Hey there, time traveller!
This article was published 23/10/2012 (1737 days ago), so information in it may no longer be current.
Sometimes it’s hard to remember how we did things before we had the Internet and Google.
Recently, my rice cooker stopped working. I was going to buy a new one when I decided to Google "repairing rice cookers." It turned out that a simple $1 thermal fuse needed replacement. I ordered it online and received it two days later. After a bit of work, I had a fully functional rice cooker again.
Thanks Google! Before the Internet, I would have gone straight out and bought a new cooker, unless I knew someone who might be able to fix it.
An acquaintance was telling me how she and her spouse had built a porch based on what they learned on the web. Although they could have learned the same thing from a book, there is no comparison to the wealth of do-it-yourself websites and videos that are available online. It’s something we take for granted so much that it’s hard to remember that these resources have been around for less than two decades.
College-aged students today have never known a world without the Internet. I, on the other hand, was at university when I first encountered to it. The Internet hadn’t gone public yet — it was still mainly the domain of government organizations and universities. We had email and newsgroups, but the web wasn’t around yet. Internet sites were mainly file servers scattered around the world that required tedious commands to access. Search engines didn’t exist. We had to use their primitive forerunners — programs like Gopher to search for information online. On the plus side, spam was non-existent.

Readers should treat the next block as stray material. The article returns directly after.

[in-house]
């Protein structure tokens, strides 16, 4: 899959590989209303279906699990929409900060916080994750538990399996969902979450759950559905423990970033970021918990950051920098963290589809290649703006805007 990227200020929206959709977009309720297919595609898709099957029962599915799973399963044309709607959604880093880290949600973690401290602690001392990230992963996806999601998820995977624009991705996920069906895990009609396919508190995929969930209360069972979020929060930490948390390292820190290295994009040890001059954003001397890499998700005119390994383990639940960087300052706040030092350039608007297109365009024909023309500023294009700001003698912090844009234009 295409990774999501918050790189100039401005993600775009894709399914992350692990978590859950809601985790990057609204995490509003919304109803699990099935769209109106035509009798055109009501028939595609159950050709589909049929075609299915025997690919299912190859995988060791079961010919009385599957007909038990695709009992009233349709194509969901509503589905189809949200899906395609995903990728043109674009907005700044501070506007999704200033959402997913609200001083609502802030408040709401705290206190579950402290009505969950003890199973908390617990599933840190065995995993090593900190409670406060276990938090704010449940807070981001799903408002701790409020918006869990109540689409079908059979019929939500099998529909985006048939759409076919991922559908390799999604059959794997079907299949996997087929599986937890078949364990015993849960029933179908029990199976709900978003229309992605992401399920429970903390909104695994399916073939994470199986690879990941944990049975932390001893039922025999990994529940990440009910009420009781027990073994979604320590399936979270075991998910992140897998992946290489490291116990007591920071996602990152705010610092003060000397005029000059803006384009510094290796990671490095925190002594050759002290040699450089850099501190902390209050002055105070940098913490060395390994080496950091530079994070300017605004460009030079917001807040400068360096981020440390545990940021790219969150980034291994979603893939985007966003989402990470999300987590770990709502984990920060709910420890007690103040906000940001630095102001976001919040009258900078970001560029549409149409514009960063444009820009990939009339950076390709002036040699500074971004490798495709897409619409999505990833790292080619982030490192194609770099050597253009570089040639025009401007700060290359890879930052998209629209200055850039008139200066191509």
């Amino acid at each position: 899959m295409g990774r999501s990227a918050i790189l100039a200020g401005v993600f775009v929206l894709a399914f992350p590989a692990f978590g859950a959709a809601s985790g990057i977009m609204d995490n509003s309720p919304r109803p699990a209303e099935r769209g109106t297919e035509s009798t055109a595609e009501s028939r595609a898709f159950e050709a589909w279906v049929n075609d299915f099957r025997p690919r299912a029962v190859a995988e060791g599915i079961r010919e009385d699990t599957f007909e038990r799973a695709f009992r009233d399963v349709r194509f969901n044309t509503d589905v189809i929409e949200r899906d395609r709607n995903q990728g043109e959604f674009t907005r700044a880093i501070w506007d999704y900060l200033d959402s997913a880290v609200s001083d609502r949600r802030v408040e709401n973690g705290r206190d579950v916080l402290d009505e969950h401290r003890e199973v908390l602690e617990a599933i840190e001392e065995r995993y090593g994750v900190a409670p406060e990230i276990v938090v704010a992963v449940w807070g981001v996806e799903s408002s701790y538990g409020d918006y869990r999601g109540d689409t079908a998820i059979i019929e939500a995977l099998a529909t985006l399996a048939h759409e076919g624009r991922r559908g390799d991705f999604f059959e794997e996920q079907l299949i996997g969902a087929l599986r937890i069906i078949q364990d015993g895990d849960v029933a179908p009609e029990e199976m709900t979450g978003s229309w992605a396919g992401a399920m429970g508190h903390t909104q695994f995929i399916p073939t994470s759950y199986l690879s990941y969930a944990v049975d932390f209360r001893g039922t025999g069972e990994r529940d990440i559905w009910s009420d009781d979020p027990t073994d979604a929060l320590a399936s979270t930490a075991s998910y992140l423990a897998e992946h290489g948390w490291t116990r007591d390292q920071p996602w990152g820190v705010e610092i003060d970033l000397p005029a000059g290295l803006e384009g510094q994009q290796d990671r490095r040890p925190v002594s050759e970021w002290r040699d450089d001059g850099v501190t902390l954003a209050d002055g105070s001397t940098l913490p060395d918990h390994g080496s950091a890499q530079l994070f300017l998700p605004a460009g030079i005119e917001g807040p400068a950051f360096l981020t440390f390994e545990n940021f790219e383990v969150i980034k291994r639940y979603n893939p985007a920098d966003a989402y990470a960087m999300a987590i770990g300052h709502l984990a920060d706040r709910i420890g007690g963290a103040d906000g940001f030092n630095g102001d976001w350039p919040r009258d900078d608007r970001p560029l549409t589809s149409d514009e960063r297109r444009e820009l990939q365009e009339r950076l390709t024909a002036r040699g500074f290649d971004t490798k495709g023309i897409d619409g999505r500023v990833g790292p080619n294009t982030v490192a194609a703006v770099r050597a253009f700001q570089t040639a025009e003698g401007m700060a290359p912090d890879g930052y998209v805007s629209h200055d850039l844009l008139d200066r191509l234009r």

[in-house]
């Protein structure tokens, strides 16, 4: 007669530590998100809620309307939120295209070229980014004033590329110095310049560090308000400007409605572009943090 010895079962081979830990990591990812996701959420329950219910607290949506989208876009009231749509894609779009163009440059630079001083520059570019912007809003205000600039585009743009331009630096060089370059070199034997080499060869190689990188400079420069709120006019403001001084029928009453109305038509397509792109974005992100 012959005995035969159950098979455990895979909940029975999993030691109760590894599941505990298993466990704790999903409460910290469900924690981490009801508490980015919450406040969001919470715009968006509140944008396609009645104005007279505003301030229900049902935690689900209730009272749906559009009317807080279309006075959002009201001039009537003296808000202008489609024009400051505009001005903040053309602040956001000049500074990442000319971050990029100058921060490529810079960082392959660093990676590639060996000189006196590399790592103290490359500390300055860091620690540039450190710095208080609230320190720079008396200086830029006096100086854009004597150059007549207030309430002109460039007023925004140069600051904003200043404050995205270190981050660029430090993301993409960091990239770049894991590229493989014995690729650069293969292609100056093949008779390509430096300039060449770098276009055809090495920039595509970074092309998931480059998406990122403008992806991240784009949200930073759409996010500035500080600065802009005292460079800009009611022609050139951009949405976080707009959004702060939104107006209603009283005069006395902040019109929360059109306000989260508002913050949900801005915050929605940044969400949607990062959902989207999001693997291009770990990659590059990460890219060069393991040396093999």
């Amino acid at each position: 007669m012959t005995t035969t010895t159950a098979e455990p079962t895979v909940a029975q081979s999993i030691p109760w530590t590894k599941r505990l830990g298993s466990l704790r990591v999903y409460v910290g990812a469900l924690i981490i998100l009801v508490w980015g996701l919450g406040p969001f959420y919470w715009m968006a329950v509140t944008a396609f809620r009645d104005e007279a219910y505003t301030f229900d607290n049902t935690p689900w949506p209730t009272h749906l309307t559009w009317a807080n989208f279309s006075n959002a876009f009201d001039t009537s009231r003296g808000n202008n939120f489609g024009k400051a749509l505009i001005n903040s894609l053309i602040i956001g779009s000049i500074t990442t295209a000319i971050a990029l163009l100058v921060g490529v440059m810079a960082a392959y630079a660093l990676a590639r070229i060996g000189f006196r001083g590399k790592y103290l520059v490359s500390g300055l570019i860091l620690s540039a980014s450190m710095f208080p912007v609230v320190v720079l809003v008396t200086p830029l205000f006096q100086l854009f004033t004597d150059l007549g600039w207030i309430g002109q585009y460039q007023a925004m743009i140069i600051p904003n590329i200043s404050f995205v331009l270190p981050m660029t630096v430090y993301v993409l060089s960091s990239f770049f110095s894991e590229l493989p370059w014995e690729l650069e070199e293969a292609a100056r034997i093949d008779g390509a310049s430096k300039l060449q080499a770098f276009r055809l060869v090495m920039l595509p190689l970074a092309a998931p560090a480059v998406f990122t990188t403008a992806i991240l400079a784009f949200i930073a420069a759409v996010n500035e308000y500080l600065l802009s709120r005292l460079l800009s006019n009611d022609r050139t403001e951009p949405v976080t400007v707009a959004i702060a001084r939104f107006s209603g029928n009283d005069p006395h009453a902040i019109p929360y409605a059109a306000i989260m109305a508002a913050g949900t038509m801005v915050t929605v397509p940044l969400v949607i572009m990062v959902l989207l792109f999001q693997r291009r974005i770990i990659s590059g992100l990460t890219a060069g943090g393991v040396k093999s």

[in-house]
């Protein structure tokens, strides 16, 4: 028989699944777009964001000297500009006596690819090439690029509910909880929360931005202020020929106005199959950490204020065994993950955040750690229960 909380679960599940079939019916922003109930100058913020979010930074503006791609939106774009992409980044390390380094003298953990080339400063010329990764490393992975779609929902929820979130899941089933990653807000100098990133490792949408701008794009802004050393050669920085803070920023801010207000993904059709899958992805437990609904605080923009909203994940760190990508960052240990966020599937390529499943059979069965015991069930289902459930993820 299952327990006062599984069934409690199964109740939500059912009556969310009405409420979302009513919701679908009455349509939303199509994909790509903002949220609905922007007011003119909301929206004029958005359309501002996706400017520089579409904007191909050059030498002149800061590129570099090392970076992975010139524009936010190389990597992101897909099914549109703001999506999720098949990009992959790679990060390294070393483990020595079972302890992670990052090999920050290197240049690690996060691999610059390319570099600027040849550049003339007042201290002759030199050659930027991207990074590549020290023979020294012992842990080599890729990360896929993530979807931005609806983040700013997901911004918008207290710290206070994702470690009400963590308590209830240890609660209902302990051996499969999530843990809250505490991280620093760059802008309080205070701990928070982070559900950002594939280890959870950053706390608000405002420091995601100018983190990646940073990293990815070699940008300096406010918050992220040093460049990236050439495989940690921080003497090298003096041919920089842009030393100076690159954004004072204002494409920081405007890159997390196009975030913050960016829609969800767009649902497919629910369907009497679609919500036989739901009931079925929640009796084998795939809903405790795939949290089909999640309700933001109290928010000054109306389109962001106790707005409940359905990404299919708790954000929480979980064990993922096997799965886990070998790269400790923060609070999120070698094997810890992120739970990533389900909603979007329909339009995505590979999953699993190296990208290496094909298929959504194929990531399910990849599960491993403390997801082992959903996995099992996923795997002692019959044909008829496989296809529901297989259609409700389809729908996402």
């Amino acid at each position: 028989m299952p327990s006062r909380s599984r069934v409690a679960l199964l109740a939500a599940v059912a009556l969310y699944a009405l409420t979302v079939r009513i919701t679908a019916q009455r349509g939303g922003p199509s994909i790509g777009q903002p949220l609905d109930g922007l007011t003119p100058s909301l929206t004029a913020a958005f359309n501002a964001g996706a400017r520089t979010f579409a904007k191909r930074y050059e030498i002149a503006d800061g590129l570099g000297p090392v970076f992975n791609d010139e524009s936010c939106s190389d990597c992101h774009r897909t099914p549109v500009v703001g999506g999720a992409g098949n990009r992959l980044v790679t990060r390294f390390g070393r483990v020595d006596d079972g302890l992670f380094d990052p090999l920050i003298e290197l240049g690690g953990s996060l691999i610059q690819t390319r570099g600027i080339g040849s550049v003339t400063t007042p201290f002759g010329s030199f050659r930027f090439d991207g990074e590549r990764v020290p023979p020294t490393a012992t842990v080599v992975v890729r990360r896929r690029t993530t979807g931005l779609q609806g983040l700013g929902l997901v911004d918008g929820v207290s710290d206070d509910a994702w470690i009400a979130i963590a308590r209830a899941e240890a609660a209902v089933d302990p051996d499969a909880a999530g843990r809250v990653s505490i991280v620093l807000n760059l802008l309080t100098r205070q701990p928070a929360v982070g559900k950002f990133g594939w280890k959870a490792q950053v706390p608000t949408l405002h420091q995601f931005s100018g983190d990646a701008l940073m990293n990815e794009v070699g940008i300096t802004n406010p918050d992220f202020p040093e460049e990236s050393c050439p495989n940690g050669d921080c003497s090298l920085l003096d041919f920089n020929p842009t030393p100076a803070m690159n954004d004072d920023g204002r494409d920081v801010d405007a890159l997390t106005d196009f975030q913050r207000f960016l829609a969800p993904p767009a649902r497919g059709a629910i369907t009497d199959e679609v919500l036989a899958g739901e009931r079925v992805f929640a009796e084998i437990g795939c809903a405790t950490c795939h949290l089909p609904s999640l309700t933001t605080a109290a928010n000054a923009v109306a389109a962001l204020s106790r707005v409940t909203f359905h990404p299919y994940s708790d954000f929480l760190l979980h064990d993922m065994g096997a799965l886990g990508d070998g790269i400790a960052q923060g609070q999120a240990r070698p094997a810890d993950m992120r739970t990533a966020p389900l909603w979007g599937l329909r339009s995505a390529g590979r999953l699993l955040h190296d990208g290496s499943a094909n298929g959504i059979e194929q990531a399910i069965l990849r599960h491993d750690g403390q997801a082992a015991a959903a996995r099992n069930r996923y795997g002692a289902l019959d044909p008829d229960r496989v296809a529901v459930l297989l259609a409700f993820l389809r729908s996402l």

Gen Xers like me were the last to live fully in both worlds. We were young adults when the Internet went public, so we grew up in a world without it. Back then, sharing a video meant lending a VHS tape to a friend, and downloading music meant waiting for a song to come on the radio and quickly pressing record on your tape deck.
The world before the Internet was slower-paced. You tended to focus on one thing at time, whether it was eating dinner or watching a movie. Now, we eat dinner while simultaneously updating our Facebook page, watching a YouTube video, and sending out a tweet that we’re eating dinner.
The pace of technological change outstrips even climate change as a transformational force. Things that have been around for ages are fast becoming obsolete. Wikipedia has replaced encyclopedias, Kijiji and eBay have largely replaced newspaper ads, and phone books and landlines will soon go the way of the typewriter and slide rule.
Would I want to go back to the pre-Internet era? No. I don’t miss having only four TV channels or having to haul a pile of books back from the library to do research. I love the vast array of knowledge and services that’s available at my fingertips now, and how easy it is to keep in touch with people. But occasionally it seems like we’re experiencing too much change too quickly, and I find myself wishing for a balance between the world as I knew it and the world as I know it now.
Wayne Chan is a Winnipeg-based writer.
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